Here are 10 terminal commands you can use every time you have a performance issue on one of your servers. Use them to investigate what’s causing the high load; take a look at the system resources load, look for errors and saturation metrics.

Some of these commands need sysstat package so make sure you have it installed. For Ubuntu use

$ sudo apt-get install sysstat

1. uptime

[sourcecode]$ uptime
09:18:20 up 6 days, 8:48, 1 user, load average: 2,30, 1,04, 1,26[/sourcecode]

This command will quickly show you the system load. There are three load averages: 2,30 for 1 minute, 1,04 for 5 minutes and 1,26 for 15 minutes. This allows you to make an idea on how your system load has changed over time. In the example above, the system load has jumped from 1,04 to 2,30 in the last minute but still you have to use vmstat to find out exactly what’s using up the system resources.

2. dmesg | tail

[sourcecode]$ dmesg | tail
[ 34.445277] vboxpci: IOMMU not found (not registered)
[ 34.975134] init: plymouth-upstart-bridge main process ended, respawning
[ 34.980011] init: plymouth-upstart-bridge main process (1698) terminated with status 1
[ 34.980028] init: plymouth-upstart-bridge main process ended, respawning
[ 38.559482] EXT4-fs (sda5): recovery complete
[ 38.581487] EXT4-fs (sda5): mounted filesystem with ordered data mode. Opts: (null)
[ 38.601262] init: plymouth-stop pre-start process (1848) terminated with status 1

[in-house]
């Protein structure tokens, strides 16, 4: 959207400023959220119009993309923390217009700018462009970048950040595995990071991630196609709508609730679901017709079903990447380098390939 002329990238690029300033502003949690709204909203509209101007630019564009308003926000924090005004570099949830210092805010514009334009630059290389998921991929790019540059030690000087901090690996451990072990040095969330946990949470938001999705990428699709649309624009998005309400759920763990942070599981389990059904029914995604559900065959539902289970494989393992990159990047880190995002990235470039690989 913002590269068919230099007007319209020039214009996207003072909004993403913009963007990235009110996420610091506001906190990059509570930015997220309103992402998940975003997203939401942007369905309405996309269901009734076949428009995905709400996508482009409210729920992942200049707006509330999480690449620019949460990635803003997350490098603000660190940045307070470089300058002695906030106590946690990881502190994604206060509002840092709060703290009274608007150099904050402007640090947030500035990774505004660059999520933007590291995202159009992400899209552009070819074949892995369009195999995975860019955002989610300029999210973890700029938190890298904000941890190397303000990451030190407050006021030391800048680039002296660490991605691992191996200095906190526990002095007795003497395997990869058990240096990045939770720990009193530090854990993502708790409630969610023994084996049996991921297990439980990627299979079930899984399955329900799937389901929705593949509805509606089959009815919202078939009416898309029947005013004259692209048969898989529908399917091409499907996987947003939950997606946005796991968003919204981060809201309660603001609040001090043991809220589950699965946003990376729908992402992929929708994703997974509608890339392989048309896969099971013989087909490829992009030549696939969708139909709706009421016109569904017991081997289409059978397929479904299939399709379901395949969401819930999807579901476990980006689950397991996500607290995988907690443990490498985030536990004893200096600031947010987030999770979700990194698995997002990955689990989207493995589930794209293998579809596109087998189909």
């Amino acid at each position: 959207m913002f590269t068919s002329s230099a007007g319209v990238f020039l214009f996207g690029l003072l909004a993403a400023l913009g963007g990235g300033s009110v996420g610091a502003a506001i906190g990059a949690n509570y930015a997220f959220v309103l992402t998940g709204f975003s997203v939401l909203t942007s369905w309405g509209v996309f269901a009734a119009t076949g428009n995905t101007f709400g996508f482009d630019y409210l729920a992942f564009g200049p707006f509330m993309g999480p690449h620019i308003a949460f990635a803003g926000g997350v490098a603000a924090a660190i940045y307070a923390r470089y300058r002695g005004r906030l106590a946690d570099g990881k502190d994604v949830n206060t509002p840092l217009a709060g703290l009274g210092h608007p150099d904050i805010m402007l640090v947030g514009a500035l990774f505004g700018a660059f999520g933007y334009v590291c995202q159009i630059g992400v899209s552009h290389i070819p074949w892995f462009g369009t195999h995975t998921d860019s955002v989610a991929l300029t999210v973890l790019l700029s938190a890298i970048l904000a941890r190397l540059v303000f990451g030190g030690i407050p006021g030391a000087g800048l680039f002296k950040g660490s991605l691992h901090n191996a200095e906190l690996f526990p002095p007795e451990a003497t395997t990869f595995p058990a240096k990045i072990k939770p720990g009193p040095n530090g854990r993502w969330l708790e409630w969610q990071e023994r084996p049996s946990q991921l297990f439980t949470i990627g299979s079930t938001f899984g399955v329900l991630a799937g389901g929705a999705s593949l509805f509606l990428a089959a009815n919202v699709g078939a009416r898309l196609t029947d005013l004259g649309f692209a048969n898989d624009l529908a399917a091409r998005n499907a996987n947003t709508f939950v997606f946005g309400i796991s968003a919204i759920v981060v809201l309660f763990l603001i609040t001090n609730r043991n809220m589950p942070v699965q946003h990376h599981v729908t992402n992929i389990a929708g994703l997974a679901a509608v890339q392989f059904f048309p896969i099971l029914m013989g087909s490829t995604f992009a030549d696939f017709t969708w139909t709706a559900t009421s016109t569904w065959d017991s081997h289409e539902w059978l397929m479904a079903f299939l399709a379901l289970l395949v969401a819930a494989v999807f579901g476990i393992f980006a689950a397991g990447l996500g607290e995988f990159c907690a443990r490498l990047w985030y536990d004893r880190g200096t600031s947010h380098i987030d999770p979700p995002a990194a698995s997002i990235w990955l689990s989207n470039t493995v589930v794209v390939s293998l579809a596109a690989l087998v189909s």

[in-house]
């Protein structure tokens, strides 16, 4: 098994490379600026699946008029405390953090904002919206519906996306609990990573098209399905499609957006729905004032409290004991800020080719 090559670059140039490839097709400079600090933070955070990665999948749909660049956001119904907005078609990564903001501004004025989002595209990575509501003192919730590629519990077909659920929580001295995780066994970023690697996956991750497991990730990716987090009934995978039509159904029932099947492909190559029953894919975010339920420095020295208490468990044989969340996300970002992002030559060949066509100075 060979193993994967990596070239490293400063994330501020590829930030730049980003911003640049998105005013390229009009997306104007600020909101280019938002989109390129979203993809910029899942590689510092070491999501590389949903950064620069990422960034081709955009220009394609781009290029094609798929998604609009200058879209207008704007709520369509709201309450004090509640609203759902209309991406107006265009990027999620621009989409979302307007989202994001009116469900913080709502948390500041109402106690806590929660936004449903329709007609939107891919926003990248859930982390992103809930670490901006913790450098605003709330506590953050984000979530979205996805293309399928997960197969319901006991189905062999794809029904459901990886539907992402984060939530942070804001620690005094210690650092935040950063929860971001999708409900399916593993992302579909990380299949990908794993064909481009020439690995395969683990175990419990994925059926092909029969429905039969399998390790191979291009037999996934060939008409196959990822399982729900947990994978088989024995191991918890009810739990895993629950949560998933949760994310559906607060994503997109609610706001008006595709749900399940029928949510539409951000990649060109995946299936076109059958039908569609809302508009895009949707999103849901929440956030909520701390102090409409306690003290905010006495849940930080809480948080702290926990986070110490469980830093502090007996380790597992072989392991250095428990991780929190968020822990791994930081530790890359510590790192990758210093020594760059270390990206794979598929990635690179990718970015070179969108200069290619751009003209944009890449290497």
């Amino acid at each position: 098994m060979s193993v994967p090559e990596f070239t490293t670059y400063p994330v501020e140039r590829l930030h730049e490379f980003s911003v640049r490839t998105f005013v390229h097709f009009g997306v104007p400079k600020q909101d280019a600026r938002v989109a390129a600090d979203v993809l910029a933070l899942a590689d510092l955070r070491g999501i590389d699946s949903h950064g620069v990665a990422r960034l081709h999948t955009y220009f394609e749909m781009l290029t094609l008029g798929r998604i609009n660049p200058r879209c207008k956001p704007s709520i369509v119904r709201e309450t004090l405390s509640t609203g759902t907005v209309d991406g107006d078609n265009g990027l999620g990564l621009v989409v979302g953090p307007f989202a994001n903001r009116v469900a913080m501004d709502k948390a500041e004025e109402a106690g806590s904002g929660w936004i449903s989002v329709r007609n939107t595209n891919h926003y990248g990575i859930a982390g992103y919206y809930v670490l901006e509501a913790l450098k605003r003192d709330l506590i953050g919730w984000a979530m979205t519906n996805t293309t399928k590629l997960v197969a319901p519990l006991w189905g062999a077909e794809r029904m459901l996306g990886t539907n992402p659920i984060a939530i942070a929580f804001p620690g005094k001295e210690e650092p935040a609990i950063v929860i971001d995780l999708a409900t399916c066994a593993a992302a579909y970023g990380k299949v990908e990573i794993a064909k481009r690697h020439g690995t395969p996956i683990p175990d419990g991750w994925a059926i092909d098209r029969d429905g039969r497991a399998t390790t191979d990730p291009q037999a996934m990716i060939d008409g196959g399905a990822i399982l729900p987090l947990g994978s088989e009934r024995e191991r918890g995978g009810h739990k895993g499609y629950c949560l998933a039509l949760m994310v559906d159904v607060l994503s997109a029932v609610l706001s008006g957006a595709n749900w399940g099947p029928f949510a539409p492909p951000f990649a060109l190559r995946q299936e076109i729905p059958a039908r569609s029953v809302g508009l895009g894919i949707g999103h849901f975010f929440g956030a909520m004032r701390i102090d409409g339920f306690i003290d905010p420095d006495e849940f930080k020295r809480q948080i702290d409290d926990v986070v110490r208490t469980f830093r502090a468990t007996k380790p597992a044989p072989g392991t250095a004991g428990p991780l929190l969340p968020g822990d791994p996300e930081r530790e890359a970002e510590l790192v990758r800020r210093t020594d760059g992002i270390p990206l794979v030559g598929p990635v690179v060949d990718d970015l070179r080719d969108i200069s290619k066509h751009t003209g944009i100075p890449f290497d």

[107356.417426] perf samples too long (2506 > 2500), lowering kernel.perf_event_max_sample_rate to 50000
[115114.143288] warning: `VirtualBox’ uses 32-bit capabilities (legacy support in use)
[176310.990027] hub 2-1:1.0: port 5 disabled by hub (EMI?), re-enabling…[/sourcecode]

This command shows you the last 10 system messages and it’s always a good idea to check it for errors.

3. vmstat 1

[sourcecode]$ vmstat 1
procs ———–memory———- —swap– —–io—- -system– ——cpu—–
r b swpd free buff cache si so bi bo in cs us sy id wa st
0 0 21764 268096 170760 881224 0 0 1 19 32 19 1 0 98 1 0
0 0 21764 268096 170760 881240 0 0 0 0 47 101 0 0 100 0 0
0 0 21764 268096 170760 881292 0 0 0 0 38 82 0 0 100 0 0[/sourcecode]

virtual memory stat prints summaries every second. Collumns:

  • r: Number of processes running on CPU and waiting for a turn. This provides a better signal than load averages for determining CPU saturation, as it does not include I/O. To interpret: an “r” value greater than the CPU count is saturation.
  • free: Free memory in kilobytes. If there are too many digits to count, you have enough free memory. The “free -m” command, included as command 7, better explains the state of free memory.
  • si, so: Swap-ins and swap-outs. If these are non-zero, you’re out of memory.
  • us, sy, id, wa, st: These are breakdowns of CPU time, on average across all CPUs. They are user time, system time (kernel), idle, wait I/O, and stolen time (by other guests, or with Xen, the guest’s own isolated driver domain).
4. mpstat -P ALL 1

[sourcecode]$ mpstat -P ALL 1
Linux 3.13.0-37-generic (linuxmint) 12/03/2015 _x86_64_ (4 CPU)

09:54:22 AM CPU %usr %nice %sys %iowait %irq %soft %steal %guest %gnice %idle
09:54:23 AM all 6,53 0,00 8,09 0,00 0,00 0,00 0,00 0,00 0,00 85,38
09:54:23 AM 0 4,12 0,00 11,34 0,00 0,00 0,00 0,00 0,00 0,00 84,54
09:54:23 AM 1 16,49 0,00 2,06 0,00 0,00 0,00 0,00 0,00 0,00 81,44
09:54:23 AM 2 2,11 0,00 4,21 0,00 0,00 0,00 0,00 0,00 0,00 93,68
09:54:23 AM 3 3,19 0,00 14,89 0,00 0,00 0,00 0,00 0,00 0,00 81,91[/sourcecode]

This command allows you to check for an imbalanced load on CPUs.

5. pidstat 1

[sourcecode]$ pidstat 1
Linux 3.13.0-68-generic (linuxlove) 12/03/2015 _x86_64_ (2 CPU)

10:11:46 AM UID PID %usr %system %guest %CPU CPU Command
10:11:47 AM 33 810 20.00 0.00 0.00 20.00 1 /usr/sbin/apach
10:11:47 AM 105 1078 0.00 1.00 0.00 1.00 1 mysqld
10:11:48 AM 0 7 0.00 1.00 0.00 1.00 0 rcu_sched